Have someone read all the stage directions
Don’t read in any parts yourself – just listen
Encourage brief discussion on any important moments after each scene, but not to the point where talking about it becomes a substitute for reading the play! Keep it in check, (but do try and get a general understanding of what the scene was about!)
Someone (usually a girl, but not always) will invariably say ‘what’s my costume like?’ Don’t be sidetracked! There will be time for that later.

DO
Encourage your cast to go for it! No need to hold back just because it’s ‘only a read-through’.
Have fun, but not at anyone’s expense
Let your cast know exactly what you expect from them in terms of commitment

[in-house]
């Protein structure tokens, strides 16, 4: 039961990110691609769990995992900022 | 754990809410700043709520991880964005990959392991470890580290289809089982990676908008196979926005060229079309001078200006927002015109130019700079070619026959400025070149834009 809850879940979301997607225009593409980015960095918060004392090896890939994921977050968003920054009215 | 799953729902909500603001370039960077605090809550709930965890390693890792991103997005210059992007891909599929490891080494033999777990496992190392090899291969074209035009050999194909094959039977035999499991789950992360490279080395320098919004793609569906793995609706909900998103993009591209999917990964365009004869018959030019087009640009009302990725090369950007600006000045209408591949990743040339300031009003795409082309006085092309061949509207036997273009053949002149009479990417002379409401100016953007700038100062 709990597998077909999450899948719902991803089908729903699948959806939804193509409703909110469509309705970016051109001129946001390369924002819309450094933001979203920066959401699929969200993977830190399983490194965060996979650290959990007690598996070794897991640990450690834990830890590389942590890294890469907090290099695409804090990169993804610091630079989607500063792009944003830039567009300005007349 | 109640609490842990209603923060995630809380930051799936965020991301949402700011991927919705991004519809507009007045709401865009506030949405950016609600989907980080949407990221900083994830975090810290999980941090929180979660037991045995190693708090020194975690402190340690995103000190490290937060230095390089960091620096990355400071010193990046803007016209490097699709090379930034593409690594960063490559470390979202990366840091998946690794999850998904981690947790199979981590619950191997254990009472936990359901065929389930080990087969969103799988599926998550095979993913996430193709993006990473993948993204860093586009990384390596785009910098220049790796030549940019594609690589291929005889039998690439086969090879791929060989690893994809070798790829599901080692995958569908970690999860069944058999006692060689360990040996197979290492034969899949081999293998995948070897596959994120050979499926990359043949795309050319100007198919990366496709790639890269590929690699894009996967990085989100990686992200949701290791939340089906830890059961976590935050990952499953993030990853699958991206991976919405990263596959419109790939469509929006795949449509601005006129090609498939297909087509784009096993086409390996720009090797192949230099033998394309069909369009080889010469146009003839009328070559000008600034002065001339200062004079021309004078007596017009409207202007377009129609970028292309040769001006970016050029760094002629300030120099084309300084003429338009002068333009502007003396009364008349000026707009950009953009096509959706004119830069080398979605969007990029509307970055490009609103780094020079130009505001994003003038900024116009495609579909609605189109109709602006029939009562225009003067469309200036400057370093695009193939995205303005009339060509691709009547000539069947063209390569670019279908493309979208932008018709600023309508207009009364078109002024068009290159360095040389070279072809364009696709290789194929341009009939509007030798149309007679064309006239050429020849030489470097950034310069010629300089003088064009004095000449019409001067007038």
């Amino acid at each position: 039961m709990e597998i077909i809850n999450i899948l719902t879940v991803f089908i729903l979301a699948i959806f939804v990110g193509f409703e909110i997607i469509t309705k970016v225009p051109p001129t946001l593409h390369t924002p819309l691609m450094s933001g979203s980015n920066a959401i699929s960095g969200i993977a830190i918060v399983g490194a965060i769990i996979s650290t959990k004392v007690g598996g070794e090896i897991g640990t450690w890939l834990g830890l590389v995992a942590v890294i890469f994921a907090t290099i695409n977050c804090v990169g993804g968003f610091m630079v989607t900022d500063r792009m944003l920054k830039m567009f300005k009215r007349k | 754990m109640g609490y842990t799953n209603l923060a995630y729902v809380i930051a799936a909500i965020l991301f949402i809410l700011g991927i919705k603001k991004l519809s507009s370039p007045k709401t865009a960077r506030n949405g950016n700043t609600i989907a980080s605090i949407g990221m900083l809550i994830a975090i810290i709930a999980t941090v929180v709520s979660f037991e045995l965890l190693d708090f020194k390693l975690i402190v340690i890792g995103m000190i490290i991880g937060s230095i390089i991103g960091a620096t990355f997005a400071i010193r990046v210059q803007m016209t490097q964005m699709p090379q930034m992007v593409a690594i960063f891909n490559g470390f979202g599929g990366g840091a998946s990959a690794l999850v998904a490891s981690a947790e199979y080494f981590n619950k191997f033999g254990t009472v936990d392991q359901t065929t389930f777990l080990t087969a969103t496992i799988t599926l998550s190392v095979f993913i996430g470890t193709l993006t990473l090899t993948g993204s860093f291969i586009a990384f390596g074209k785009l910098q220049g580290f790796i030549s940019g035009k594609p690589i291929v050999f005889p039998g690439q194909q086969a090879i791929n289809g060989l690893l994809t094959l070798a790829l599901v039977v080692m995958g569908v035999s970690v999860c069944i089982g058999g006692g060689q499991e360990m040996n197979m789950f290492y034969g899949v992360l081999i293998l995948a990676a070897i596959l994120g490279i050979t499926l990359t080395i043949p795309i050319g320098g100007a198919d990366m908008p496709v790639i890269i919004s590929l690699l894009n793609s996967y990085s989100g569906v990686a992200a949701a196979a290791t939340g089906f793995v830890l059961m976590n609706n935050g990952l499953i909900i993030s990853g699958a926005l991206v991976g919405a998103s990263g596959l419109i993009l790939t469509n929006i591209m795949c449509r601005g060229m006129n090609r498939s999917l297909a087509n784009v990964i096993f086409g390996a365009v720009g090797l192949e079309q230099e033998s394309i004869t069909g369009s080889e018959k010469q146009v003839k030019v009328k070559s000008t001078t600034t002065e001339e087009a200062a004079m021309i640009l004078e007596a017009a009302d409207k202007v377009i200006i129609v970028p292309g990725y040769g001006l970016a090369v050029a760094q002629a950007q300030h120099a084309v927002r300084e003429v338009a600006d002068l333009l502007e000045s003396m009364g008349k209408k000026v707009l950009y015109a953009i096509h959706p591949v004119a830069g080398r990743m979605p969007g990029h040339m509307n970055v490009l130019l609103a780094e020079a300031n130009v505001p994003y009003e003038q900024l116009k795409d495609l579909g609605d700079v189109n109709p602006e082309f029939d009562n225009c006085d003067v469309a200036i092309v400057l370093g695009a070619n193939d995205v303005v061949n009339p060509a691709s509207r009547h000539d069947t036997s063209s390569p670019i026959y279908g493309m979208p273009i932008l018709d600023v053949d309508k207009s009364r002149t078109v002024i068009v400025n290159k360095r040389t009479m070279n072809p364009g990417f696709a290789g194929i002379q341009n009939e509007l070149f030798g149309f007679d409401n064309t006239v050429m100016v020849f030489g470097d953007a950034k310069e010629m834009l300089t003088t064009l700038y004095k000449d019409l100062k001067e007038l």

DON’T
Talk too much
Start correcting pronunciation or intonation
Embarrass anyone in front of the others
Stop half way – make sure you allow time to get through the play

ALTERNATIVELY
Sometimes I get the cast to read through whilst walking about the stage. No exits/entrances or blocking (please … no blocking), just walking. It can work better than sitting down, somehow the actors don’t feel so vulnerable. Decide what works best for you.

Phew! You got through it!
It really should be fun, but often is a struggle – it really depends on your cast and how well they know each other.
Make sure they know what happens next …. onwards to Offbeat Directing 7a: Who Does What?

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Barbara

Barbara

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Writer of Offbeat plays for adults, youth theatres, schools and anyone else! Loves to write, design and direct own shows (is that greedy?)

3 responses to Offbeat Directing 6: The First Awkward Read Through